4 reasons every couple can benefit from drafting a prenuptial agreement

Prenuptial agreements can help people protect their dependents and property, establish financial expectations and secure better outcomes during divorce.

Signing prenuptial agreements has become an increasingly common practice for engaged couples. According to The Wall Street Journal, a 2013 survey of one professional group of attorneys found that 63 percent had noticed an increase in prenuptial agreements over the past three years. These contracts, which were once considered appropriate only for famous and high-asset individuals, are now often viewed as an essential precaution for any couple.

Despite the growing popularity of these agreements, many people in Clarksville may question the necessity of drafting one. Although drawing up a prenuptial agreement prior to marriage might not sound especially romantic or appealing, engaged couples should strongly consider the following benefits before ruling out the option.

1. Setting marital expectations

Couples who create prenuptial agreements can better understand each other's expectations about how marital property and finances will be handled. Drafting an agreement gives couples an opportunity to discuss issues such as the following:

  • Will valuable property, such as real estate or investments, be held in the name of one spouse or jointly owned?
  • Will each spouse be willing to pay alimony if the other spouse gives up career opportunities to support the marriage?
  • Will premarital debts remain solely the responsibility of the spouse who incurred them?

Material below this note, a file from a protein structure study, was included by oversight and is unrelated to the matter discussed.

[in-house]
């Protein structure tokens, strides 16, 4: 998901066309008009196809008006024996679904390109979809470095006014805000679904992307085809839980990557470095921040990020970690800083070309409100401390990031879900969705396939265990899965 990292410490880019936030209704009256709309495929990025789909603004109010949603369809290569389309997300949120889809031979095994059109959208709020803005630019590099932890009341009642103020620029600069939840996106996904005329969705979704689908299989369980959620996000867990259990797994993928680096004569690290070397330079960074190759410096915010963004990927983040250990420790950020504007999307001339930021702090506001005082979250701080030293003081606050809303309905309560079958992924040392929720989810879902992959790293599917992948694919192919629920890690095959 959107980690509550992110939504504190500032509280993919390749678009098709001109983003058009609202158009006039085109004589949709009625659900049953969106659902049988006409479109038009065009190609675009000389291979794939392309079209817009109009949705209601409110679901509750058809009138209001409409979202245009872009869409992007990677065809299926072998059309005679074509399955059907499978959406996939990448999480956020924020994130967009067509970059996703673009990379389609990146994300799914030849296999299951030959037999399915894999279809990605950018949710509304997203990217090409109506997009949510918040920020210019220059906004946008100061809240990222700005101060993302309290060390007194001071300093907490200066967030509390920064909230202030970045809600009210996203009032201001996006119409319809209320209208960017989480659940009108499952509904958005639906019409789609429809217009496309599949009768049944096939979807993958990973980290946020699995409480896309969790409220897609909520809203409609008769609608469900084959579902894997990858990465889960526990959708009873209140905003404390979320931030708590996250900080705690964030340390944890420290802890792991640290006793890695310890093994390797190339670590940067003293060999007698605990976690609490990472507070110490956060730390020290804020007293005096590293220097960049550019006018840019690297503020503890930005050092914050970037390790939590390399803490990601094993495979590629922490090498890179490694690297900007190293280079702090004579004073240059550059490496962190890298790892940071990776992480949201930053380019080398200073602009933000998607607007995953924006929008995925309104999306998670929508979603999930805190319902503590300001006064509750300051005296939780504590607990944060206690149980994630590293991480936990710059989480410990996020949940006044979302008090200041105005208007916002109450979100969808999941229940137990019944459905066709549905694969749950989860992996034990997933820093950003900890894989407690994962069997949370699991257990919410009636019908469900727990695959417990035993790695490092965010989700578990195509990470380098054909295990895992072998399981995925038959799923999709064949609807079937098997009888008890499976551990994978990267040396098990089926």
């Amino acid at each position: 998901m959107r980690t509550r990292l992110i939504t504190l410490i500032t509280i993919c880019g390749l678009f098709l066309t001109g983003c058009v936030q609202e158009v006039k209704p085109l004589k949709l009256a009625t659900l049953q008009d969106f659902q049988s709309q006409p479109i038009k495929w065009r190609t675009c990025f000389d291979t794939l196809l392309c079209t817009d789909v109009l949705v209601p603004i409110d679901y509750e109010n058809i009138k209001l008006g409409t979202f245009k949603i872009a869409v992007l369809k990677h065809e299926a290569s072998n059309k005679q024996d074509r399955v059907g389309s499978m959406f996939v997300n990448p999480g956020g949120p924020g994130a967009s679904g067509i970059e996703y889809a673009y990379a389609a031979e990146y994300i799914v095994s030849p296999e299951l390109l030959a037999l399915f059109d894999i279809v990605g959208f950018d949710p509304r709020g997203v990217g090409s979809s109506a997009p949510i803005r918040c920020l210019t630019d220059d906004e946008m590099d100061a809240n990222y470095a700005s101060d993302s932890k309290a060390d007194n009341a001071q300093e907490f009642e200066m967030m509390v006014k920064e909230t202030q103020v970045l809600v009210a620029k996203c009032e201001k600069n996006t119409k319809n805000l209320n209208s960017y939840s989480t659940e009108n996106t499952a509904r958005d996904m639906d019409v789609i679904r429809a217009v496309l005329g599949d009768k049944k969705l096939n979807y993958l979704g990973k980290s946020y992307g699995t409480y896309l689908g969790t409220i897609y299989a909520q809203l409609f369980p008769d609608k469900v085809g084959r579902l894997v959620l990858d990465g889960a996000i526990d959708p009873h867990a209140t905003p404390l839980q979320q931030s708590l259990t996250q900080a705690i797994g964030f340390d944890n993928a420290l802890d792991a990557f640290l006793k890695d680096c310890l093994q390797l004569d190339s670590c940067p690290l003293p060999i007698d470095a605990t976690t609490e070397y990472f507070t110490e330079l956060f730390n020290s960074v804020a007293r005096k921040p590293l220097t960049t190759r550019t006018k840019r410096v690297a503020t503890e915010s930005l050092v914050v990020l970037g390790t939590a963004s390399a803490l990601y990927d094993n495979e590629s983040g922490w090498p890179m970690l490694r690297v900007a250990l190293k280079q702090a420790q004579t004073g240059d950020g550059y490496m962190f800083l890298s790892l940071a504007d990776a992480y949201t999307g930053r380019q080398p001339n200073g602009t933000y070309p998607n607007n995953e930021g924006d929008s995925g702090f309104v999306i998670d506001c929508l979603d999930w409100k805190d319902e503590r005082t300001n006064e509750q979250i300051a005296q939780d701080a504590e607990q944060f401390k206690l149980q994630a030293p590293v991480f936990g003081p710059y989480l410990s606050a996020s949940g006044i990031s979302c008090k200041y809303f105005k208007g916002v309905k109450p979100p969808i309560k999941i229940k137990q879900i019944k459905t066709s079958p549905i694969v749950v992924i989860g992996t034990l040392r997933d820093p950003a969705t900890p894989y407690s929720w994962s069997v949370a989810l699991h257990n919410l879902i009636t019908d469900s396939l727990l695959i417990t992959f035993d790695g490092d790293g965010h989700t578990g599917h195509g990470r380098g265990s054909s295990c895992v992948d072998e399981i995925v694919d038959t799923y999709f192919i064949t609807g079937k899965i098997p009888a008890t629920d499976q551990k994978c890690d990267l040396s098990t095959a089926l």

As Forbes notes, financial issues such as these are a common cause of discord and stress among married couples. Discussing these potential stumbling blocks early can help couples avoid unrealistic expectations and unnecessary conflict. As a result, creating a prenuptial agreement may actually lower a couple's likelihood of eventually separating.

2. Protecting other family members

People who already have children or other dependents should also consider signing prenuptial agreements to protect the interests of those family members. According to Fox News, a prenuptial agreement can ensure that assets will be divided in a way that enables each spouse to fully support his or her dependents. This type of outcome is not guaranteed if property is divided in divorce court.

3. Keeping separate property separate

Prenuptial agreements can also benefit people who own property with significant value. Fox News notes that, after years of marriage, it may be difficult for spouses to remember which person originally owned specific property. A prenuptial agreement can outline which property belongs to each spouse. According to Forbes, these agreements also can protect spouses from losing property with special sentimental value that extends beyond its financial value.

4. Simplifying the divorce process

Prenuptial agreements let spouses address many potentially contentious aspects of divorce while they are capable of working together cooperatively. A prenuptial agreement can stipulate how property is characterized and divided, and it can also establish spousal support obligations. If a couple ultimately decides to separate, a prenuptial agreement can save time and money, and it can produce a settlement that better suits the couple's circumstances.

As Forbes notes, people who don't sign prenuptial agreements essentially opt for an agreement established under state law instead. If couples in Tennessee can't come to terms on property division, state law requires an "equitable" division, which can be subjective. Similarly, alimony is awarded based on nonobjective criteria. In some cases, neither spouse may find the final settlement favorable. With a prenuptial agreement, couples can identify a mutually advantageous way to handle these issues during divorce.

Creating enforceable agreements

Drafting a prenuptial agreement can be complex. Agreeing to terms may be difficult for many spouses, and the final legal document must meet various criteria to be enforceable. To avoid oversights or missteps that render the agreement invalid, engaged couples should strongly consider seeking legal assistance when drawing up these agreements.